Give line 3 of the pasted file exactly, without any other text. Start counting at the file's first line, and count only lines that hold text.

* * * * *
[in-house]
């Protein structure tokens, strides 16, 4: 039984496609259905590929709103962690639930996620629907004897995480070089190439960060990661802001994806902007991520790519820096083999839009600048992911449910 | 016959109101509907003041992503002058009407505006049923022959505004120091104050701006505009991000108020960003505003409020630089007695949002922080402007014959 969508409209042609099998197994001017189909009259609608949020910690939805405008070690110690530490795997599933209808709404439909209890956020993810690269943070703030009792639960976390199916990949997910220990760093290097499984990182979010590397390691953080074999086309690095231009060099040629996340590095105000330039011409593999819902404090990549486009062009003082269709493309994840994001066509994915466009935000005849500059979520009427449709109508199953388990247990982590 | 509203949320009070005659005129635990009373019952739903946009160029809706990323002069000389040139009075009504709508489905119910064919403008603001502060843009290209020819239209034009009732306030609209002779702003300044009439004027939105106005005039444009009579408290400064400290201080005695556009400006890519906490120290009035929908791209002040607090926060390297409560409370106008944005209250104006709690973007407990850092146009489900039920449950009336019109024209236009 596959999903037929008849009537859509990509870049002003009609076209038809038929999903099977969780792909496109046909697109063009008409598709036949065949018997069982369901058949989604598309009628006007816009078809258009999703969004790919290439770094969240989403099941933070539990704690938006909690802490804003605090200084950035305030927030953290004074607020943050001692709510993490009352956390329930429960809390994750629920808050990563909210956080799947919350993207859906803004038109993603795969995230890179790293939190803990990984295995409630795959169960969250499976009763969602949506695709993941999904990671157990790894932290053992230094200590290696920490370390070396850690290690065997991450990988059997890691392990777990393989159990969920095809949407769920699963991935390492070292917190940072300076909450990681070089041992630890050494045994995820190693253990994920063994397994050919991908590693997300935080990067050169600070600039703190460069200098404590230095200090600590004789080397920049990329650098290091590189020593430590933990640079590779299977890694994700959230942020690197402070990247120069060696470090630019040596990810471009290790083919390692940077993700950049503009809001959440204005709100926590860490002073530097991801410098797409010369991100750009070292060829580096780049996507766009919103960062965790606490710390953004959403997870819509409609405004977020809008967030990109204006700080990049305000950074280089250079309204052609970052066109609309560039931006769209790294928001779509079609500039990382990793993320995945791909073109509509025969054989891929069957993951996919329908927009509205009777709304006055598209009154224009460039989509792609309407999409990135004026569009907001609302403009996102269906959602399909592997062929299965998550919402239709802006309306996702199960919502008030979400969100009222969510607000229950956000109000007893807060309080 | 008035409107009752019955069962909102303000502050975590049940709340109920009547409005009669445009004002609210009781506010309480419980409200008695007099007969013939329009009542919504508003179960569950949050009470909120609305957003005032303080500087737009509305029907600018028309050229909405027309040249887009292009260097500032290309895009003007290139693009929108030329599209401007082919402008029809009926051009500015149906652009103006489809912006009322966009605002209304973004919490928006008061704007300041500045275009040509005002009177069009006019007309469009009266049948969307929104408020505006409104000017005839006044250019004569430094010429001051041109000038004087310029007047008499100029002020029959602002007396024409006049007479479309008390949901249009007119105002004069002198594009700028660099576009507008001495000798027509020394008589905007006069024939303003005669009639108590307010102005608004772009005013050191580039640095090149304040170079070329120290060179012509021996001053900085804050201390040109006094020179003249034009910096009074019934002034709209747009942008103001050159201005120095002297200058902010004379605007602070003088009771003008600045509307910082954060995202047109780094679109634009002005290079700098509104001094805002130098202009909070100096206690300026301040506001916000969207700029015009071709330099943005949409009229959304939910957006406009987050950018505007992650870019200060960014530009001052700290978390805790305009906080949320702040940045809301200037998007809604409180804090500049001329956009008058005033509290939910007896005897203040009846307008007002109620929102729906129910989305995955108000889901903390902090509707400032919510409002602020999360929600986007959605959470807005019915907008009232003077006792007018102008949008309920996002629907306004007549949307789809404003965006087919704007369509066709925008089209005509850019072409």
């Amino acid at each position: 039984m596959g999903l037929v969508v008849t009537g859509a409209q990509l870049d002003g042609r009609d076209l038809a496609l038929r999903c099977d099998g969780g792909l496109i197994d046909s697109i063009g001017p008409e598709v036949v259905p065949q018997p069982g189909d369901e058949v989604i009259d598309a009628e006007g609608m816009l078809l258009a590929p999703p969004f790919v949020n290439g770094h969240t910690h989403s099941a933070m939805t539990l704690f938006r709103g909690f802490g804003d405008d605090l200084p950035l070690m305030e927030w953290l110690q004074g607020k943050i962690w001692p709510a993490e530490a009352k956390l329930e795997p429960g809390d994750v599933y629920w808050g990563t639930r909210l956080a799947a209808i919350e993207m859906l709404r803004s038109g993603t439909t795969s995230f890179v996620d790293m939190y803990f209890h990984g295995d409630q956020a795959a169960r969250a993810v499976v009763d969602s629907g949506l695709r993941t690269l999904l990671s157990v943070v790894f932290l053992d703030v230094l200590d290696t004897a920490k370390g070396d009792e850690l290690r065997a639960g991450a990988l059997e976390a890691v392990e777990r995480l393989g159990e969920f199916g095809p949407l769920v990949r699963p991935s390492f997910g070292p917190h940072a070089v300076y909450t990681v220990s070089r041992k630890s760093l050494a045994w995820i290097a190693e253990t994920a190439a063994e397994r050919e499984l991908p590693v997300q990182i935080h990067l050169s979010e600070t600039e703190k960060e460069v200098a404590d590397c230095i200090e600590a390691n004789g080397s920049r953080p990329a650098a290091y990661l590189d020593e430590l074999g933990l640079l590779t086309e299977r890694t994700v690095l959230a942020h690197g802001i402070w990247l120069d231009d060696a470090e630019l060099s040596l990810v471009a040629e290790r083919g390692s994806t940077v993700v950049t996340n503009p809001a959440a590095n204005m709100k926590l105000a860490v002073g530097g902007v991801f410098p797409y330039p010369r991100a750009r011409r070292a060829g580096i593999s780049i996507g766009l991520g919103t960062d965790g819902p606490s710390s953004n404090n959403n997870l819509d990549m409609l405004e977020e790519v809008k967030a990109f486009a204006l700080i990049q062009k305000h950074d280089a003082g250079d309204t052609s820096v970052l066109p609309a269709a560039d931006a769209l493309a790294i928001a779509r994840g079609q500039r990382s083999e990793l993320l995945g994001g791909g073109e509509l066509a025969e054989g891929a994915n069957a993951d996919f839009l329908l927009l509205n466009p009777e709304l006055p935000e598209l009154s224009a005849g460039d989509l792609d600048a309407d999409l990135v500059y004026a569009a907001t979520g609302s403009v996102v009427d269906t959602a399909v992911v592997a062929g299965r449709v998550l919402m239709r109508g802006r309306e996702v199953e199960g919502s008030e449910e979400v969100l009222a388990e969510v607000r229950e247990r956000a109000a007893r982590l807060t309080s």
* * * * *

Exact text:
């Amino acid at each position: 039984m596959g999903l037929v969508v008849t009537g859509a409209q990509l870049d002003g042609r009609d076209l038809a496609l038929r999903c099977d099998g969780g792909l496109i197994d046909s697109i063009g001017p008409e598709v036949v259905p065949q018997p069982g189909d369901e058949v989604i009259d598309a009628e006007g609608m816009l078809l258009a590929p999703p969004f790919v949020n290439g770094h969240t910690h989403s099941a933070m939805t539990l704690f938006r709103g909690f802490g804003d405008d605090l200084p950035l070690m305030e927030w953290l110690q004074g607020k943050i962690w001692p709510a993490e530490a009352k956390l329930e795997p429960g809390d994750v599933y629920w808050g990563t639930r909210l956080a799947a209808i919350e993207m859906l709404r803004s038109g993603t439909t795969s995230f890179v996620d790293m939190y803990f209890h990984g295995d409630q956020a795959a169960r969250a993810v499976v009763d969602s629907g949506l695709r993941t690269l999904l990671s157990v943070v790894f932290l053992d703030v230094l200590d290696t004897a920490k370390g070396d009792e850690l290690r065997a639960g991450a990988l059997e976390a890691v392990e777990r995480l393989g159990e969920f199916g095809p949407l769920v990949r699963p991935s390492f997910g070292p917190h940072a070089v300076y909450t990681v220990s070089r041992k630890s760093l050494a045994w995820i290097a190693e253990t994920a190439a063994e397994r050919e499984l991908p590693v997300q990182i935080h990067l050169s979010e600070t600039e703190k960060e460069v200098a404590d590397c230095i200090e600590a390691n004789g080397s920049r953080p990329a650098a290091y990661l590189d020593e430590l074999g933990l640079l590779t086309e299977r890694t994700v690095l959230a942020h690197g802001i402070w990247l120069d231009d060696a470090e630019l060099s040596l990810v471009a040629e290790r083919g390692s994806t940077v993700v950049t996340n503009p809001a959440a590095n204005m709100k926590l105000a860490v002073g530097g902007v991801f410098p797409y330039p010369r991100a750009r011409r070292a060829g580096i593999s780049i996507g766009l991520g919103t960062d965790g819902p606490s710390s953004n404090n959403n997870l819509d990549m409609l405004e977020e790519v809008k967030a990109f486009a204006l700080i990049q062009k305000h950074d280089a003082g250079d309204t052609s820096v970052l066109p609309a269709a560039d931006a769209l493309a790294i928001a779509r994840g079609q500039r990382s083999e990793l993320l995945g994001g791909g073109e509509l066509a025969e054989g891929a994915n069957a993951d996919f839009l329908l927009l509205n466009p009777e709304l006055p935000e598209l009154s224009a005849g460039d989509l792609d600048a309407d999409l990135v500059y004026a569009a907001t979520g609302s403009v996102v009427d269906t959602a399909v992911v592997a062929g299965r449709v998550l919402m239709r109508g802006r309306e996702v199953e199960g919502s008030e449910e979400v969100l009222a388990e969510v607000r229950e247990r956000a109000a007893r982590l807060t309080s």